1. Unavailable – the add-on cannot be purchased because its edition doesn't coincide with the one for which you have an activated license.
  2. Free – the add-on can be downloaded for free. It corresponds to your license.
  3. Purchased – you have already purchased this add-on and it is available for download.
  4. Obtained – the add-on was purchased earlier by your colleagues and is automatically available for download for you as well.

To get the required add-on (paid or free, it doesn't matter), you need to add it to your shopping cart. To do this, click Add to Cart on the add-on page or on its card.

After adding the add-on to cart, the Add to Cart button will change to the inactive In Cart button. The add-on will be added to cart and you can continue searching for other add-ons if necessary. When you finish selecting the add-ons, click on the button in the upper right corner of the screen to go to the generated shopping cart. The list of added add-ons will open. If necessary, you can remove an add-on from the cart by clicking in the corresponding line. To place an order, click Checkout — you will be redirected to the order page. For each free add-on, the Download button will be displayed in the corresponding line. These add-ons can already be downloaded to your computer. For paid add-ons, the order page will display the price and you will need to click the Pay order button to complete the payment. You will be redirected to the order payment page. Here you need to choose a convenient payment method, read about the rules and commissions, enter the required payment details and complete the procedure by clicking the Pay button. All purchased add-ons will be added to the list on the My Purchased Add-Ons page and can be downloaded by clicking Download. The completed order will be added to the My orders list with the Completed status.

Adding add-on content to a project#

To add a purchased add-on or some of its components to a project, do the following:

  1. Open the add-on card on Add-On Store and download the *.upackage file to your local computer by clicking Download and selecting the required version of the add-on from the available versions.

  2. After downloading, open the directory where the add-on file was downloaded.
  3. Open the project in UnigineEditor and drag the *.upackage file of your add-on into the data/ folder directly in the Asset Browser window via UNIGINE Editor.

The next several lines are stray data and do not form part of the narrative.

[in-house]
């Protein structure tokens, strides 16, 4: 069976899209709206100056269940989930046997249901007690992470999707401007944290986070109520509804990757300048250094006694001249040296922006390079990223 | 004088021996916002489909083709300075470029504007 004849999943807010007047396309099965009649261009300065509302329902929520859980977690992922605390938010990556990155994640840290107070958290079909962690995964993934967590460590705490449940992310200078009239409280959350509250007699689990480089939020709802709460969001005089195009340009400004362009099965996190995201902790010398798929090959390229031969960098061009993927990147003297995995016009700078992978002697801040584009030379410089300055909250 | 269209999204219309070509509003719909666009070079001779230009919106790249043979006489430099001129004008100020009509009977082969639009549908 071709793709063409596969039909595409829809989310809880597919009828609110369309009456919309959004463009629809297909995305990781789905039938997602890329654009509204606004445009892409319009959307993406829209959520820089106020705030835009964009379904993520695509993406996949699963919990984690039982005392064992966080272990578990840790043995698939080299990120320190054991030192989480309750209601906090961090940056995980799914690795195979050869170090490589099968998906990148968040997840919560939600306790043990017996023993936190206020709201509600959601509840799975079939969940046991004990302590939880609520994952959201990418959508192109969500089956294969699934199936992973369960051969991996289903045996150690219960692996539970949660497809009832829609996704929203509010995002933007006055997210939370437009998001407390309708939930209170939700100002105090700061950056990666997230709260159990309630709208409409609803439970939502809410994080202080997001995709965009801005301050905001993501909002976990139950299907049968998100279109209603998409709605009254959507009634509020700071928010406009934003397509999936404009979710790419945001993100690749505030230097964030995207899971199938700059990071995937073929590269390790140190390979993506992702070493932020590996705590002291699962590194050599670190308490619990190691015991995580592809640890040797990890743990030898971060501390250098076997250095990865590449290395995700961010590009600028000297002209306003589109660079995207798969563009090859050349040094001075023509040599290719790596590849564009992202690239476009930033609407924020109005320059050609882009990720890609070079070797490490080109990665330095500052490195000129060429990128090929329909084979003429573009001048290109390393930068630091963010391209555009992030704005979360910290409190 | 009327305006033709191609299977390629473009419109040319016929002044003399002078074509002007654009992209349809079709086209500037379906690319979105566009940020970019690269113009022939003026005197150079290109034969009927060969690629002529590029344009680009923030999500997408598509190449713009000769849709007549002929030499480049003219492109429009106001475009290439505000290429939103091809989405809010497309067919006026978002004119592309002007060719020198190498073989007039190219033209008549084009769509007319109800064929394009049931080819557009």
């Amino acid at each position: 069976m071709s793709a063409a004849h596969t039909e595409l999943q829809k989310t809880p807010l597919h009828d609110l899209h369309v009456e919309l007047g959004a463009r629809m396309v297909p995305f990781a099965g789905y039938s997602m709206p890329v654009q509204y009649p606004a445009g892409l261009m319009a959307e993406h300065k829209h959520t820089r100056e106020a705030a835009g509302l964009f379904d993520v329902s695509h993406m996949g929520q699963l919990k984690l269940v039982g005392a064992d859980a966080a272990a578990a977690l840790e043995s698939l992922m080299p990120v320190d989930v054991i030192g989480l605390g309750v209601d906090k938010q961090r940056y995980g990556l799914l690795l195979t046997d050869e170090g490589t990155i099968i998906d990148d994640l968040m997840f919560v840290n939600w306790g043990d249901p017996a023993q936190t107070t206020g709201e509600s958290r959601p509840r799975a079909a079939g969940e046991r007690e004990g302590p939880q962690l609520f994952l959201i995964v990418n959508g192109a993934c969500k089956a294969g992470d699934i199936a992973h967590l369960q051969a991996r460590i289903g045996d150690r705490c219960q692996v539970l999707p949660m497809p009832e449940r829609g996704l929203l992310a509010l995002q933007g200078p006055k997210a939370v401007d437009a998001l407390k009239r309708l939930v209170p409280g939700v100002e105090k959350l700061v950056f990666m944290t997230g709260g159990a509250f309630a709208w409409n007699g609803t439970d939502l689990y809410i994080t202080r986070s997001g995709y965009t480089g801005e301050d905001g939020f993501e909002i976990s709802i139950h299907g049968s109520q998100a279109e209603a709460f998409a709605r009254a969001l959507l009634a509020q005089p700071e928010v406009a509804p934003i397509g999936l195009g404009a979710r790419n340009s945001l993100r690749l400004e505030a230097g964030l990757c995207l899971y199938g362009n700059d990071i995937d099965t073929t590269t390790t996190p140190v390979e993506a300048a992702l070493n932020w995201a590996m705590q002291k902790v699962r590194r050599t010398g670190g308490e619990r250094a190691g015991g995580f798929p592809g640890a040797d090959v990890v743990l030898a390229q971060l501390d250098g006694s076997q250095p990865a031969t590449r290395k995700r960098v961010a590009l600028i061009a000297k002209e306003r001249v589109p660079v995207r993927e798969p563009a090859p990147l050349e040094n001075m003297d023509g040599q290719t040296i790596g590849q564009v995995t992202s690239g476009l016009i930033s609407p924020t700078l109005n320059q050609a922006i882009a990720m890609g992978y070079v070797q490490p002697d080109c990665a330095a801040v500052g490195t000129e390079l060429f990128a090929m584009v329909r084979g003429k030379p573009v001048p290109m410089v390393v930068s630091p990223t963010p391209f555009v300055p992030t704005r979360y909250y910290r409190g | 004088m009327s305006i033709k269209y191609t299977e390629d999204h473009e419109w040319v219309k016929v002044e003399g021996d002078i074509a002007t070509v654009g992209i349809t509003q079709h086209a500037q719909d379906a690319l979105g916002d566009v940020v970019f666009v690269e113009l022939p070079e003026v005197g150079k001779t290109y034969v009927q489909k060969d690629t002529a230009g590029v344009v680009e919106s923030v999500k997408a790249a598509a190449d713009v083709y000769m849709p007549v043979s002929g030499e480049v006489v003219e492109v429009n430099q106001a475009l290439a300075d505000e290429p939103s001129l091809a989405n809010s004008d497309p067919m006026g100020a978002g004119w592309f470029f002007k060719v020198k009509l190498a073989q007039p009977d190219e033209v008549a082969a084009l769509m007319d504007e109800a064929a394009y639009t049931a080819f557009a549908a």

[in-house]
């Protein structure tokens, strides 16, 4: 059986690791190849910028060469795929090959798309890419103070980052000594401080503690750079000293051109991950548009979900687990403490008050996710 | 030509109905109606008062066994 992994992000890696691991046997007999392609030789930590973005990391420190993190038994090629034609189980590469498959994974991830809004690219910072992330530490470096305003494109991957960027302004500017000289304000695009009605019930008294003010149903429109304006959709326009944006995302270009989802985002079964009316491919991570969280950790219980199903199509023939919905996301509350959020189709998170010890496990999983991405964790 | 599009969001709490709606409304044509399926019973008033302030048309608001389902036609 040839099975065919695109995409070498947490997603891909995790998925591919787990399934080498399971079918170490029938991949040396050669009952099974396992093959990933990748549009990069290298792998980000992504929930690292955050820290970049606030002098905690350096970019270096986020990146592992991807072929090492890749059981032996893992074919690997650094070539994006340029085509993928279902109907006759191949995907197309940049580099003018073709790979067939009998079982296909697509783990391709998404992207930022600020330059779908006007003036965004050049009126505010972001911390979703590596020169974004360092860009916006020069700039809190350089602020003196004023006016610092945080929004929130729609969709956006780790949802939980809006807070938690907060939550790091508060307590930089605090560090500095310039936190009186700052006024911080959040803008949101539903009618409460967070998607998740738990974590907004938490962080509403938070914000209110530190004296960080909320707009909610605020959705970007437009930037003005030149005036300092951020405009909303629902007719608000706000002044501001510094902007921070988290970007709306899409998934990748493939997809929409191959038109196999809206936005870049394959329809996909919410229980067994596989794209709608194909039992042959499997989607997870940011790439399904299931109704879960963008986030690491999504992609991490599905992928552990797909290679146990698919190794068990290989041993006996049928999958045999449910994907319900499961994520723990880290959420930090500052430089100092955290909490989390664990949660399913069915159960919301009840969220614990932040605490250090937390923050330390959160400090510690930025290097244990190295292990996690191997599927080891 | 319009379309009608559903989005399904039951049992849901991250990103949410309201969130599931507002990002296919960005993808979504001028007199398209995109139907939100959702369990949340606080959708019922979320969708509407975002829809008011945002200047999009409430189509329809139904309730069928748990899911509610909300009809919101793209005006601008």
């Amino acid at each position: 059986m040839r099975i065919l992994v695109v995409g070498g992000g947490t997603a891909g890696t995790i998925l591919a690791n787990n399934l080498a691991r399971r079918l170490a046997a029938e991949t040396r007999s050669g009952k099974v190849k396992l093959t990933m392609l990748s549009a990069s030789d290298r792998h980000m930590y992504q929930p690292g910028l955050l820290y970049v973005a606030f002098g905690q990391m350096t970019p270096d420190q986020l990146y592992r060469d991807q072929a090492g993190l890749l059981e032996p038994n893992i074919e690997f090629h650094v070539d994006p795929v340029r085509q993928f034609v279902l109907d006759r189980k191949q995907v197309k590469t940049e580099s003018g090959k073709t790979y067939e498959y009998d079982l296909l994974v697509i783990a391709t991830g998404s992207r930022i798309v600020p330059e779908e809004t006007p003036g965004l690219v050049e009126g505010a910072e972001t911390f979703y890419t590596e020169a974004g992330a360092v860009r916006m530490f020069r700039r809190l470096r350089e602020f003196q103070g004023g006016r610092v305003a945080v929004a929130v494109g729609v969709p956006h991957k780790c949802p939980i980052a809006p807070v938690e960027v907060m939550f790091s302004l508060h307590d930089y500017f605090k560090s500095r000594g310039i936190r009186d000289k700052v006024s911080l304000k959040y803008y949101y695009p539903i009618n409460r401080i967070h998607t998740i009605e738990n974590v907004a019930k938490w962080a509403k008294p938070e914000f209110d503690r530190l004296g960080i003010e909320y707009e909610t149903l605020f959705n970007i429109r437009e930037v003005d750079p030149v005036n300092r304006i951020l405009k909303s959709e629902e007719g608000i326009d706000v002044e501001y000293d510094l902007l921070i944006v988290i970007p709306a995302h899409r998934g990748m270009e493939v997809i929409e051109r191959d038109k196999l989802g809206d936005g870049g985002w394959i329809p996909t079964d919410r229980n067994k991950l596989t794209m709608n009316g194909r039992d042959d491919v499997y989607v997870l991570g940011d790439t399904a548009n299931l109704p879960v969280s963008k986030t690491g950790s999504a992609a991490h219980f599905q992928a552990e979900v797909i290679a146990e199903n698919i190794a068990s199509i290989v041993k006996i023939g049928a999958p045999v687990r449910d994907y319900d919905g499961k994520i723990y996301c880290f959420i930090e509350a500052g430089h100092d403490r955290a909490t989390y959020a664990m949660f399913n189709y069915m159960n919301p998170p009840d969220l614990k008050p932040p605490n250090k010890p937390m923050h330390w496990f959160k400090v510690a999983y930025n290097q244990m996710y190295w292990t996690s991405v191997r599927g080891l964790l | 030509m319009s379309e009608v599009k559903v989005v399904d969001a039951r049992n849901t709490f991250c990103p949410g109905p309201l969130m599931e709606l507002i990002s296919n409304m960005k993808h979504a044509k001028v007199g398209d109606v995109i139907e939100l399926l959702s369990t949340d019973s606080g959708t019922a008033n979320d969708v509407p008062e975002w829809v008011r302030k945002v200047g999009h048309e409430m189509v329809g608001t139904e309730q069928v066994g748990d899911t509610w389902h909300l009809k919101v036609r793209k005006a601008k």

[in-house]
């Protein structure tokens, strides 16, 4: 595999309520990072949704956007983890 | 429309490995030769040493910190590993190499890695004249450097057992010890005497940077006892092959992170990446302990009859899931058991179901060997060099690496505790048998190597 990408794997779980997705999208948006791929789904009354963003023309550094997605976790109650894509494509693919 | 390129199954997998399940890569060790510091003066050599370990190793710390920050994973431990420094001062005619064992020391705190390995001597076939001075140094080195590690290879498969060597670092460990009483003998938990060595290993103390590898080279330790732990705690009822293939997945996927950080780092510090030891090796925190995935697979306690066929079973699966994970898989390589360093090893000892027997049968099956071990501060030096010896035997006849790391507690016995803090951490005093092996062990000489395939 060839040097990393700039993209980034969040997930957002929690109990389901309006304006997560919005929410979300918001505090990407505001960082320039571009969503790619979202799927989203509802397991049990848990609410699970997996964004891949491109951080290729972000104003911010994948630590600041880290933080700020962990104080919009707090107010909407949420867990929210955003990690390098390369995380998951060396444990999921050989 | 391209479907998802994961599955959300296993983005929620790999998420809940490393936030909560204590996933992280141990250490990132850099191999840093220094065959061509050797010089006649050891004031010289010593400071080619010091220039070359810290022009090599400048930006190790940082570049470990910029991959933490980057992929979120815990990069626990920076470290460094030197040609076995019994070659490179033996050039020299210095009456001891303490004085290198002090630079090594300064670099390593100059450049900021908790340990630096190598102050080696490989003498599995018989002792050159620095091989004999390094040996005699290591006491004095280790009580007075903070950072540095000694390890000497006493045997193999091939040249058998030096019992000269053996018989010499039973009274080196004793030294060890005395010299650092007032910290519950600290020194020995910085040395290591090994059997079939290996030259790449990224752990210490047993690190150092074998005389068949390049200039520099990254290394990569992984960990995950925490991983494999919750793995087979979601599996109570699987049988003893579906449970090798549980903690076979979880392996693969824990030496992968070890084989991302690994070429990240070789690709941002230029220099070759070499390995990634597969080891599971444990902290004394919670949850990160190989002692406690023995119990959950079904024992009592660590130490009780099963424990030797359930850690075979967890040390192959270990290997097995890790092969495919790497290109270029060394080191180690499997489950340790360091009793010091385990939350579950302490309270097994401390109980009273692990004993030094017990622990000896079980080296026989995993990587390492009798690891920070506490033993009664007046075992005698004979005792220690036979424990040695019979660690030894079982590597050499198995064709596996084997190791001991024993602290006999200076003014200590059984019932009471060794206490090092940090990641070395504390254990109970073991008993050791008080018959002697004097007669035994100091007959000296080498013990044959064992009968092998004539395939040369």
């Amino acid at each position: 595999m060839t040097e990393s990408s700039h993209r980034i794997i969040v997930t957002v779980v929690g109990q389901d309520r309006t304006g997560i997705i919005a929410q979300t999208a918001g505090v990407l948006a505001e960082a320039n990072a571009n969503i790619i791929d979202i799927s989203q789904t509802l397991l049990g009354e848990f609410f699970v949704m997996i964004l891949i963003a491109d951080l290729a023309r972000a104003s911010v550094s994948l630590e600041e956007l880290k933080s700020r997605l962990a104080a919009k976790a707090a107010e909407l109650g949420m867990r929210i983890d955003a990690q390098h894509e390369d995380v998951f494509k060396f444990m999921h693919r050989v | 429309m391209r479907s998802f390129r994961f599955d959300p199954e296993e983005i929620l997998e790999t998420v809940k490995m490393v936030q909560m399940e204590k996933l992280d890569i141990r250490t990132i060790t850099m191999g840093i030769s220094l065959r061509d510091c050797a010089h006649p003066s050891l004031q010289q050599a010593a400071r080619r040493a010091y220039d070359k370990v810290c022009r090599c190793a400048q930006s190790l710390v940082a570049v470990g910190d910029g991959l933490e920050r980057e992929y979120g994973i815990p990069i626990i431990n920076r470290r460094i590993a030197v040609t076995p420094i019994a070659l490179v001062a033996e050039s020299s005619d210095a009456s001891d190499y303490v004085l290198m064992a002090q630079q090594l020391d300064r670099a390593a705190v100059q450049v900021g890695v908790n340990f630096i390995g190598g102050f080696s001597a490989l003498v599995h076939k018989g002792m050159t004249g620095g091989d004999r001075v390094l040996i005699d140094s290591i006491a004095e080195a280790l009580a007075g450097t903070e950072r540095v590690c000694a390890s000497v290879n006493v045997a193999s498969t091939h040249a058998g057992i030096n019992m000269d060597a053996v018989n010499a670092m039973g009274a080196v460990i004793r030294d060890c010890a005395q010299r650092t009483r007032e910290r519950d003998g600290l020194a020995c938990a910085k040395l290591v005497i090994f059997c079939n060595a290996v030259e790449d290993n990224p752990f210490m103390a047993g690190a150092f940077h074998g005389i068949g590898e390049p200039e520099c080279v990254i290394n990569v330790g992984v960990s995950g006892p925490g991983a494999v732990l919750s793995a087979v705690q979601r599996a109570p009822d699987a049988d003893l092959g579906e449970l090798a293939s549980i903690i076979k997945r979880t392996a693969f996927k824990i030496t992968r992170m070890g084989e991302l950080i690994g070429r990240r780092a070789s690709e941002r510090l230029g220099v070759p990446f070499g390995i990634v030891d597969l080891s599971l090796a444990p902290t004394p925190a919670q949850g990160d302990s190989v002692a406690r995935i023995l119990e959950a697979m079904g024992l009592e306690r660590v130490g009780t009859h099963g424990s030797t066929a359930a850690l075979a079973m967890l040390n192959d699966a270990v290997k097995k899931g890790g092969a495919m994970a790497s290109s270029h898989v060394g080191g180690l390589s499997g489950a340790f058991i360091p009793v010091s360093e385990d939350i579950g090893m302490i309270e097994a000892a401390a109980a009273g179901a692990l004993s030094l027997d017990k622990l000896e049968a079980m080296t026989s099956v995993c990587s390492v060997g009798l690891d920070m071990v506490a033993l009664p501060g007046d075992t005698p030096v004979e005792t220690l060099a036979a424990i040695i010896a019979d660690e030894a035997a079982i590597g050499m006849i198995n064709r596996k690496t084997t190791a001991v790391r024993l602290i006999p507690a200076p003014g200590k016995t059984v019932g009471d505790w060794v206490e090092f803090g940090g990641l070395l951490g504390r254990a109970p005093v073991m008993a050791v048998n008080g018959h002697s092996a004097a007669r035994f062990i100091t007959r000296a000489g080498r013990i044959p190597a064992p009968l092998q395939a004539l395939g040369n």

4. In the package manager window that opens, select what exactly you want to add to your project.

    In order to force import all the assets that are used in the ones you have selected (e.g. textures used in the imported material, etc.), enable the Force Import Dependencies checkbox.
  5. After selecting the requried files, click Import Package and wait for the import process to complete. The progress will be displayed in the following window:

  6. As soon as the import process is completed successfully, you'll see the corresponding message, and the imported assets and files can be used in the project like any other project assets.

Helpful Tools and Resources#

Naturally, Add-On Store may not offer everything you need, so you are likely to deal with some modeling, texture creation, sound recording, and so on. We've compiled for you a list of third-party software and resource libraries that could prove useful.


  • MagicaVoxel – a program for creating three-dimensional objects using the voxel graphics concept (a voxel is an analog of a two-dimensional pixel, but in three-dimensional space).

  • Qubicle – a professional voxel editor that makes it easy to create charming block-style 3D models.

  • Blender 3D – feature-rich professional software for creating and editing 3D graphics. The program is distributed for free and small in size. In addition, it has a lot of tutorials.

  • 3ds Max – 3D modeling, animation, and rendering software created and developed for games and design visualization.

  • Maya – software for 3D modeling, model rendering and 3D animation. It provides more advanced character modeling and model animation tools.

  • Substance 3D Painter – software for working with materials and quick texturing of 3D models, using the layer-based approach similar to Photoshop.

  • Substance 3D Designer – an application designed to create 2D textures, materials, filters, and 3D models in the node editor.

  • 3DCoat – one of the most advanced applications for 3D model creation, allowing you to solve a range of tasks within the asset creation pipeline, such as sculpting, retopology, UV unwrap, PBR texture painting, and rendering.

  • ZBrush – a program simulating the sculpting process along with real-time rendering, which makes it different from other similar software.

  • NVIDIA Texture Tools – an Adobe Photoshop plugin for processing compressed textures. This plugin allows creating cubemaps or cube textures, generate normal maps from height maps using NVIDIA Normal Map Filter.

  • SSBump Generator – a normal and height maps generator, which also allows you to add an ambient occlusion map to the image.

  • Smartnormal – an online application that creates normal maps using the inverted red (R) channel (with support for images up to 8K and the possibility to save the result uncompressed).

  • CrazyBump – an application that allows creating normal maps, reflection maps, shading maps, displacement maps with advanced customizations for each map.

Assets for your projects:#

Last update: 2024-04-19